San Diego airport recognized for health measures in pandemic

SAN DIEGO (CNS) – San Diego International Airport has achieved the Airports Council International World’s Airport Health Accreditation for its “Let’s Go Safely” program, intended to prioritize the health and safety of passengers, employees and the community through a number of modifications and improvements at the airport, it was announced Thursday.

The ACI accreditation program assesses the alignment of airports’ health measures with the council’s business restart and recovery guidelines and International Civil Aviation Organization recommendations along with industry best practices.

The San Diego County Regional Airport Authority initiated the request to achieve accreditation by submitting a questionnaire and cleaning-and- disinfecting plan that details the process in which San Diego International has addressed topics including cleaning and disinfection, physical distancing, staff protection, physical layout, passenger communications and passenger facilities. The accreditation is valid for one year.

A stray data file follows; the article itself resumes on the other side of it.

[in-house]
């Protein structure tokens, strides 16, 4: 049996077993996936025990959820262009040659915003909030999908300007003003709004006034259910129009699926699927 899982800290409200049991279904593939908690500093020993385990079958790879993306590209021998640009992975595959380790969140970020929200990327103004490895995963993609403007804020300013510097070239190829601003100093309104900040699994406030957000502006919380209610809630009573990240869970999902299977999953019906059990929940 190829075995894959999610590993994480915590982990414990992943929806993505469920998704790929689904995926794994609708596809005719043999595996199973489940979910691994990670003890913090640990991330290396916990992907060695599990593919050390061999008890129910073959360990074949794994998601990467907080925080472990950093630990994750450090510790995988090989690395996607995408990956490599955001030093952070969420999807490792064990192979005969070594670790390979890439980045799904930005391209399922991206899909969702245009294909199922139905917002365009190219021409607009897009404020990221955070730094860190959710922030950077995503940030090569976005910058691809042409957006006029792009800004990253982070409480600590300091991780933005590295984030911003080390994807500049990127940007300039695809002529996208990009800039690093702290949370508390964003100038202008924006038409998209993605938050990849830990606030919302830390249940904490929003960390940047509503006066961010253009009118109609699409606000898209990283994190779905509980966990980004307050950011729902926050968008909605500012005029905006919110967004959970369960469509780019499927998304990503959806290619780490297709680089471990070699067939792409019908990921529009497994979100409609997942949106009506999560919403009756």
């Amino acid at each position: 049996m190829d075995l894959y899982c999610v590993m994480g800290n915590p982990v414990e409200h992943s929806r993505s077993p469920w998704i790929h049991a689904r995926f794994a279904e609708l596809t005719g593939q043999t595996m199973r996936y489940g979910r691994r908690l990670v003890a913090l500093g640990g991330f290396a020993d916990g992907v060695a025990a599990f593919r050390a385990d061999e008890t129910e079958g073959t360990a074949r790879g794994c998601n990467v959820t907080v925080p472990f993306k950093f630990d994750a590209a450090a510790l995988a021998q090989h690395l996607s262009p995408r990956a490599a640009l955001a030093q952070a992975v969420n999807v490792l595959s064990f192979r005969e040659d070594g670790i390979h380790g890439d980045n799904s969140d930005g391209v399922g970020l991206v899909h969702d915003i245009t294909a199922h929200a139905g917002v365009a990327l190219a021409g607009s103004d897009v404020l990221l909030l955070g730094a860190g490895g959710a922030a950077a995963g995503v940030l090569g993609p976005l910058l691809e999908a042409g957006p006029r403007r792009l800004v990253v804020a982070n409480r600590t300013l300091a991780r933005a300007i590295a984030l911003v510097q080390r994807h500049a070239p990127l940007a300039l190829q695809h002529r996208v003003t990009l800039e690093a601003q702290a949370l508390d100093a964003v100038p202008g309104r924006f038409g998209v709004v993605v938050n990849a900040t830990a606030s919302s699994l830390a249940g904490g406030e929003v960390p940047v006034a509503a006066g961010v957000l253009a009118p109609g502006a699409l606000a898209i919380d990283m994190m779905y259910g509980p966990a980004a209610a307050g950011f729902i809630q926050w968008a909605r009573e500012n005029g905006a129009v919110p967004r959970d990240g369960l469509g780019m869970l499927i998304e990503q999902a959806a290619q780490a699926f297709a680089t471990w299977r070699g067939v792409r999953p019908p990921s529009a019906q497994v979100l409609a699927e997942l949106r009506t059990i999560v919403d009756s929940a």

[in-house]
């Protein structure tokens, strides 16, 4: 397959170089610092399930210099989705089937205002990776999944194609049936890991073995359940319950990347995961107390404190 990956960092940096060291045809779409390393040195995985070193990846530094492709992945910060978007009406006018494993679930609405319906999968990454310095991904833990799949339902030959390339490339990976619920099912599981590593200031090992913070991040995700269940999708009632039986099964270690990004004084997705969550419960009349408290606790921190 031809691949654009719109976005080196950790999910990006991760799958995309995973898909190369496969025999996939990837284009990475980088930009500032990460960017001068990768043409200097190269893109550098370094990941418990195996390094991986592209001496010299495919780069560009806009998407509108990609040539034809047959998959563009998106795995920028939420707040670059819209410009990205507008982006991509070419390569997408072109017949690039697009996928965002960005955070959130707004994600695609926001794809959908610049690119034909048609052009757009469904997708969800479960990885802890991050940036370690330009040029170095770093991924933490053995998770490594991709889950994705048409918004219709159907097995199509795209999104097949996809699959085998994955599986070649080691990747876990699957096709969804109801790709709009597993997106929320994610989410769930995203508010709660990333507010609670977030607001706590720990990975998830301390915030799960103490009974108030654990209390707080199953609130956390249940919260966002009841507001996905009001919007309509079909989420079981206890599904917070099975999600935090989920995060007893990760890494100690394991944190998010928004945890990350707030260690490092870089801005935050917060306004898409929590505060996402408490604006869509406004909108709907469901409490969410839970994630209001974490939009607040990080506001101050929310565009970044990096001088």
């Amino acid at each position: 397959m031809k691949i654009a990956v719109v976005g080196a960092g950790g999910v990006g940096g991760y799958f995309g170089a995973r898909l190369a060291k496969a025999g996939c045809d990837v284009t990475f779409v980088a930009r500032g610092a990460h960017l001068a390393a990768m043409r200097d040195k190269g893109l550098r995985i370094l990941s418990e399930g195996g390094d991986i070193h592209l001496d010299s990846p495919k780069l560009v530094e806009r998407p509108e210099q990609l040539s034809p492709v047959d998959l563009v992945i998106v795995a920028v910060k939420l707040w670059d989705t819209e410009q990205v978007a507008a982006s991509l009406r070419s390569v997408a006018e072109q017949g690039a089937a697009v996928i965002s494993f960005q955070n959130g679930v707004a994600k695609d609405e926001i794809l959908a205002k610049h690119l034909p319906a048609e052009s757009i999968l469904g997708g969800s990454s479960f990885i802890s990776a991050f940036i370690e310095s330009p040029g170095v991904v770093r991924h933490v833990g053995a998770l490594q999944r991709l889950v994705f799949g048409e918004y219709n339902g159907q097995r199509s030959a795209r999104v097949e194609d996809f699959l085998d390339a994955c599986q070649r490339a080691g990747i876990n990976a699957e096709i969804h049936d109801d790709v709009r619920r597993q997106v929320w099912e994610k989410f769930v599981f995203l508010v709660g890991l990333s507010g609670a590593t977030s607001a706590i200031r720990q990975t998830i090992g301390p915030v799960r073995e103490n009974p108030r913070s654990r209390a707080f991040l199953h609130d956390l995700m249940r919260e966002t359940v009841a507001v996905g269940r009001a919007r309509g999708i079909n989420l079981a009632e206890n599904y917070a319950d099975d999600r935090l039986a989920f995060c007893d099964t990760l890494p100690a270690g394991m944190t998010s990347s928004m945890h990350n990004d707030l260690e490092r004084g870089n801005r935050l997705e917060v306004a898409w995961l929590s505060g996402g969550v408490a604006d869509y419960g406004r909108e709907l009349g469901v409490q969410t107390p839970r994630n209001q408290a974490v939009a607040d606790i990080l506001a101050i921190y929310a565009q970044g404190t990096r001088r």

“This accreditation provides SAN with third-party verification and recognition of professional excellence in maintaining

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Someone San Diego Should Know: Vernon Moore

Excellence and passion.

These two words define the life and work of San Diego native Richard Vernon Moore more than any others that come to mind. At a time when we appropriately focus on the many ways our nation has made success an elusive dream for generations of African Americans, the story of generations of Moores is one of tremendous accomplishment.

Moore grew up in San Diego and despite his parents first being turned away from Allied Gardens in the late 1960s, they ultimately purchased a home in San Carlos, near Patrick Henry High School, where Vernon would move through the public schools to graduate as a Patriot. The son of a dentist and an elementary school principal, Moore’s early life was shaped by the time he spent in his immediate neighborhood as well as by the experiences he had around the Southeast Medical Center that his father, Gene Moore,

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